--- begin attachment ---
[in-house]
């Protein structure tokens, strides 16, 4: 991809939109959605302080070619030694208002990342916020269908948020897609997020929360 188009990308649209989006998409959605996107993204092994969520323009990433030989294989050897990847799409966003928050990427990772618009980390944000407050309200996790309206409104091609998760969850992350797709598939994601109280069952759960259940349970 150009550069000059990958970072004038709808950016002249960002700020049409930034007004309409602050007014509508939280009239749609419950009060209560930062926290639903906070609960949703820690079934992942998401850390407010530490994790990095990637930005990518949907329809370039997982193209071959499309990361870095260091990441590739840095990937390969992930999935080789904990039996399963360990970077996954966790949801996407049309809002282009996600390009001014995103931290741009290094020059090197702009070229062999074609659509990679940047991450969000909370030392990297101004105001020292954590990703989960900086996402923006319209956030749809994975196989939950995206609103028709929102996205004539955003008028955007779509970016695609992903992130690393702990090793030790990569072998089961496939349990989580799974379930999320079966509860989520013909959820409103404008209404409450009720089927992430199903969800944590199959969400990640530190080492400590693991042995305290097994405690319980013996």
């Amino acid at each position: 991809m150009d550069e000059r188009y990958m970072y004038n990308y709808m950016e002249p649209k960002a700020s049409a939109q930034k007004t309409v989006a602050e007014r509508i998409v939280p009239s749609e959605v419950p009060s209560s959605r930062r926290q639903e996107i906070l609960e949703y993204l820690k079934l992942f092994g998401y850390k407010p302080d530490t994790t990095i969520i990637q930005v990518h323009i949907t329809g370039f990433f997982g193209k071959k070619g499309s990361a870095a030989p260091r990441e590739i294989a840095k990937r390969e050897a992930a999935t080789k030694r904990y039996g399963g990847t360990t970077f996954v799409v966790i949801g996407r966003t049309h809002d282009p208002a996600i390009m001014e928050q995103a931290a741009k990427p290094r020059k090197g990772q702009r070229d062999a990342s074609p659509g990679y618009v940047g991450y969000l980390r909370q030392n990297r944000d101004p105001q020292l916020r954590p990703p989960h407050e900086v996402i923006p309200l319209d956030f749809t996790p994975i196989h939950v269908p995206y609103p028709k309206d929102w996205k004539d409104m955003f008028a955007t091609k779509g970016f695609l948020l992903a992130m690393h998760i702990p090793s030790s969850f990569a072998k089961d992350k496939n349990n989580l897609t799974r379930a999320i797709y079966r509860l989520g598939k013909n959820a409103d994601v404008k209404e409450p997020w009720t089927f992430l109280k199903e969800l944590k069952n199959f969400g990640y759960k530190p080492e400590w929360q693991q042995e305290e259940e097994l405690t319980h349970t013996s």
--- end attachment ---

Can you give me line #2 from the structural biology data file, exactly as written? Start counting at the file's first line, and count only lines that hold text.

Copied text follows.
């Protein structure tokens, strides 16, 4: 991809939109959605302080070619030694208002990342916020269908948020897609997020929360 188009990308649209989006998409959605996107993204092994969520323009990433030989294989050897990847799409966003928050990427990772618009980390944000407050309200996790309206409104091609998760969850992350797709598939994601109280069952759960259940349970 150009550069000059990958970072004038709808950016002249960002700020049409930034007004309409602050007014509508939280009239749609419950009060209560930062926290639903906070609960949703820690079934992942998401850390407010530490994790990095990637930005990518949907329809370039997982193209071959499309990361870095260091990441590739840095990937390969992930999935080789904990039996399963360990970077996954966790949801996407049309809002282009996600390009001014995103931290741009290094020059090197702009070229062999074609659509990679940047991450969000909370030392990297101004105001020292954590990703989960900086996402923006319209956030749809994975196989939950995206609103028709929102996205004539955003008028955007779509970016695609992903992130690393702990090793030790990569072998089961496939349990989580799974379930999320079966509860989520013909959820409103404008209404409450009720089927992430199903969800944590199959969400990640530190080492400590693991042995305290097994405690319980013996």